- •Glycol intoxication may lead to delayed neurologic manifestations, which may lead to an inaccurate diagnosis.
- •The traditional laboratory investigation may not indicate ethylene glycol exposure if preformed too soon after ingestion because the anion gap acidosis takes time to develop.
- •Initial treatment is to maintain the airway, breathing, and circulation while minimizing the toxic load.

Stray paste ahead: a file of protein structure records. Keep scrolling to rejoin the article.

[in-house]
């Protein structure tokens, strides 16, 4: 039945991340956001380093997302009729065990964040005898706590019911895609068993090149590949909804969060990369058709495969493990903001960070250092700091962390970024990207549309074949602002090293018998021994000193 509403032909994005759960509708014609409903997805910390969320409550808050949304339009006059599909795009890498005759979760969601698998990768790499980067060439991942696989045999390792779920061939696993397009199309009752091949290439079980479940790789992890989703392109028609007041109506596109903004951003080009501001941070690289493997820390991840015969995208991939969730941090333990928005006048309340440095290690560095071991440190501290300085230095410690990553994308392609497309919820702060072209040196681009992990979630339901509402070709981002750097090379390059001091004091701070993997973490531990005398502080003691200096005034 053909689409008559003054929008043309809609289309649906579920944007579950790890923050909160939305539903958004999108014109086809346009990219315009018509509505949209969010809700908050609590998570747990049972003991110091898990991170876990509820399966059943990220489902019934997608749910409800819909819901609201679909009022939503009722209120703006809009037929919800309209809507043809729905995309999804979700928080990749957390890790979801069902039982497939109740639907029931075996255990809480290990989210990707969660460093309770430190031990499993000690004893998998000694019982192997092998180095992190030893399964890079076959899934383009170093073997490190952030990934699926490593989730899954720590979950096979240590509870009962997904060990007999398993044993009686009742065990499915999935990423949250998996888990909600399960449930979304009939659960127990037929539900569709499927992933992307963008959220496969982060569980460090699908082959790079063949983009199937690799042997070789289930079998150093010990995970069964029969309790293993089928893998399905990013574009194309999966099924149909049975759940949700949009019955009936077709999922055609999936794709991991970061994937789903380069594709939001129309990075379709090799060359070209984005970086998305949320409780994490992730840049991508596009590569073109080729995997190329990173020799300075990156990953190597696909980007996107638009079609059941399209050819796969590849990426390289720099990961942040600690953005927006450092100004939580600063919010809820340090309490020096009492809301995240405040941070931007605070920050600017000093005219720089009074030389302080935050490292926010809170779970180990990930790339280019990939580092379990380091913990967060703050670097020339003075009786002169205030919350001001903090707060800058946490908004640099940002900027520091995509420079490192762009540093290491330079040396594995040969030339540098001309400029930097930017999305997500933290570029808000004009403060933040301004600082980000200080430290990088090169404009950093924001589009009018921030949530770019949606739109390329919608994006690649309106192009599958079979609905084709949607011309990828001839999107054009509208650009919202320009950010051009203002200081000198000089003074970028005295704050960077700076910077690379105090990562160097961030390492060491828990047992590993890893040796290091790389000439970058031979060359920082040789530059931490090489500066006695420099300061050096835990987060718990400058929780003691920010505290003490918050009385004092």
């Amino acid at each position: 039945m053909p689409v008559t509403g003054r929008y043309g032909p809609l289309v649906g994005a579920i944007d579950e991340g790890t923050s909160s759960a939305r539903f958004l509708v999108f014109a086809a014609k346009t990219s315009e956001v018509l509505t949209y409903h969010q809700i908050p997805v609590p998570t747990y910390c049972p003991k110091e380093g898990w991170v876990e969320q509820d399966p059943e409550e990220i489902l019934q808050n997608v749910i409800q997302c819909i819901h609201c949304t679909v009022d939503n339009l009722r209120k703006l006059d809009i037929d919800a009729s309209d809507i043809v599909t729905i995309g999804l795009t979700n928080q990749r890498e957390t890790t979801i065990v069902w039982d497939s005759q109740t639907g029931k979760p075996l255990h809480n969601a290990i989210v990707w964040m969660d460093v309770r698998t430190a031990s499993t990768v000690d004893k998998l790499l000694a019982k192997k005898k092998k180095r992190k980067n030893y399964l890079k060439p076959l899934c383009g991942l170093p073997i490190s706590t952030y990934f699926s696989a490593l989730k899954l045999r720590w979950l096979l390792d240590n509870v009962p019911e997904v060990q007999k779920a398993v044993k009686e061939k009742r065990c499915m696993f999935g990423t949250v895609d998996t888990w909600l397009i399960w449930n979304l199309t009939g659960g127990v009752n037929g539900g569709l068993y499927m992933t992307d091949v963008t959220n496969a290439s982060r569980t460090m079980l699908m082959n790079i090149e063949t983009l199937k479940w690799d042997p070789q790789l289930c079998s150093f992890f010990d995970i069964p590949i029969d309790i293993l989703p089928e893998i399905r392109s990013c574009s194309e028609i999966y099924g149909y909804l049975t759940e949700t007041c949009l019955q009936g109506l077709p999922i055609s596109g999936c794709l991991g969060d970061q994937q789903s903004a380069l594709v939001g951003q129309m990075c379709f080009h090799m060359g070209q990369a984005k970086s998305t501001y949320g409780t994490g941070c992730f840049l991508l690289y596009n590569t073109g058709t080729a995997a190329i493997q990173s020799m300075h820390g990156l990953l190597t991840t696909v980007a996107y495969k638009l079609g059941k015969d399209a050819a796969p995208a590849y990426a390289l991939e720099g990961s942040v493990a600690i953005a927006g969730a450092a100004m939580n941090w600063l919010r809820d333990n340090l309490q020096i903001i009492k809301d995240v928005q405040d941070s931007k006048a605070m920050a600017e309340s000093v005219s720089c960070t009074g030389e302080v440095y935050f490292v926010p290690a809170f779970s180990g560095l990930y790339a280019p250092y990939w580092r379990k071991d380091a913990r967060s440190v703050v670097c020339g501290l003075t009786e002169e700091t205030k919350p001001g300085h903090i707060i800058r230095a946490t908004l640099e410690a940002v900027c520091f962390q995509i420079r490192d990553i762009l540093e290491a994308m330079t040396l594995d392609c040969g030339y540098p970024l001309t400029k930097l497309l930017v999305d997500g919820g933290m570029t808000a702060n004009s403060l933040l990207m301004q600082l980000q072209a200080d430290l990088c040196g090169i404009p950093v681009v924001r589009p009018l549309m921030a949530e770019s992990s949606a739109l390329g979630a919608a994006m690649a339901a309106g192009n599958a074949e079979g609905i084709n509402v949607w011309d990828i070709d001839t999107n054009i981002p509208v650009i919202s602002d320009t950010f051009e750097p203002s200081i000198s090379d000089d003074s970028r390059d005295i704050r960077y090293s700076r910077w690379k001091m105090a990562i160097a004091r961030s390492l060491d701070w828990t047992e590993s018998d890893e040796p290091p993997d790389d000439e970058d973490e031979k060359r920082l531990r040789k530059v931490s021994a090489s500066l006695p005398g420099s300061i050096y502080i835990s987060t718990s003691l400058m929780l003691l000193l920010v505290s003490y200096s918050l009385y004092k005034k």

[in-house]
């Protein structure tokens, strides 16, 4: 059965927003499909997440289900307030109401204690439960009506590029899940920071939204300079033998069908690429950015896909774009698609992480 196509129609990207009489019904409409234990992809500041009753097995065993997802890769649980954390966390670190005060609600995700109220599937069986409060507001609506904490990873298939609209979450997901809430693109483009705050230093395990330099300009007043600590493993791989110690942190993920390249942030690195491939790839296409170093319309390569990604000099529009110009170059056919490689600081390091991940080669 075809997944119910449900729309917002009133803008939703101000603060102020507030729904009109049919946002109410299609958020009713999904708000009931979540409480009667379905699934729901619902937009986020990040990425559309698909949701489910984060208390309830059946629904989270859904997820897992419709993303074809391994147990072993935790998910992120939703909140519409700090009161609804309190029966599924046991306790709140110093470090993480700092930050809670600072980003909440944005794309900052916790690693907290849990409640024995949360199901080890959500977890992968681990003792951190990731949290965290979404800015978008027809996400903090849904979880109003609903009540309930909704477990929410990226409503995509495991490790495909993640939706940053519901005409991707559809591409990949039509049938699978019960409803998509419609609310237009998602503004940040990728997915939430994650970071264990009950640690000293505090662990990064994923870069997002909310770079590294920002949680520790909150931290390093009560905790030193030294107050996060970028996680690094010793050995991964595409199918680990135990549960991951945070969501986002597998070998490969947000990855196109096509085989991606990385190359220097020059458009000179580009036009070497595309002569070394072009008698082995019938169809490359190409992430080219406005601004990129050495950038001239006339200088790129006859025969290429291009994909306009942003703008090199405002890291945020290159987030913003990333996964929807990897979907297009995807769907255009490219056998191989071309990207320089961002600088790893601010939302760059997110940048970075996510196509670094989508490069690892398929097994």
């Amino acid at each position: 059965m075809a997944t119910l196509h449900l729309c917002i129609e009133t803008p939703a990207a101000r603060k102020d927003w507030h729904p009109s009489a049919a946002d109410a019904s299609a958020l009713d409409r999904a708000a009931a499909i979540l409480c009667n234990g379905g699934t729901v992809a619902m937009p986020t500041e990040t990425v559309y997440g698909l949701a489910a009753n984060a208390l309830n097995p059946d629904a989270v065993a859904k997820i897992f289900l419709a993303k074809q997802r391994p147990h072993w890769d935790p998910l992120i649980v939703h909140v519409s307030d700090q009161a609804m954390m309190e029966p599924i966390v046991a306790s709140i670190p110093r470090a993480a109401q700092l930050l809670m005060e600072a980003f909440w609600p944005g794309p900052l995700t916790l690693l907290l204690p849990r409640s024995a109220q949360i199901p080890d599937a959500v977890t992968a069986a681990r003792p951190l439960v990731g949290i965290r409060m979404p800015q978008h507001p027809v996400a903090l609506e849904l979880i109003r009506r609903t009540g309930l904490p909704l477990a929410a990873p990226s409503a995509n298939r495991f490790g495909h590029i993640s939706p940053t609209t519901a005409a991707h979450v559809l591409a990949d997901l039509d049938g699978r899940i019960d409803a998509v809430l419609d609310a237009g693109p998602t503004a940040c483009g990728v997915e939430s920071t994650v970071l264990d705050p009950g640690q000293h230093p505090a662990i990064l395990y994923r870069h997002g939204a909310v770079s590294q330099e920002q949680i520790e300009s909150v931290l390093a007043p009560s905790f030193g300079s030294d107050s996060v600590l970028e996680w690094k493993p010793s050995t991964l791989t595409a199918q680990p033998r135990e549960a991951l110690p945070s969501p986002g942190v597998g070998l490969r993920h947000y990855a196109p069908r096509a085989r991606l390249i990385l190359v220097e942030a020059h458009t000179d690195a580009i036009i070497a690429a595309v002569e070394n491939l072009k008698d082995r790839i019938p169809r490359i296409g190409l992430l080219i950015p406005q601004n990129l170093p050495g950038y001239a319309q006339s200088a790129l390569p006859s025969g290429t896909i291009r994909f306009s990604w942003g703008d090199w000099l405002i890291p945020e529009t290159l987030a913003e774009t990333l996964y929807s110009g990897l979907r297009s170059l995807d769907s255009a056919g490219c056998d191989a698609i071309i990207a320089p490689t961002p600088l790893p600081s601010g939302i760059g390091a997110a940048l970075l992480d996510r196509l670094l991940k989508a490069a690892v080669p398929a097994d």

- •Aggressive hydration with crystalloid solution (normal saline) to enhance urinary output as well as sodium bicarbonate infusion to correct metabolic acidosis are the primary aims.
- •The Food and Drug Administration–approved antidote for ethylene glycol toxicity is fomepizole (Antizol) given every 12 hours intravenously.
- •Clinicians should be aware that the use of corticosteroids is not an Food and Drug Administration–approved treatment for the late effect of cranial nerve deficit caused by glycol toxicity.
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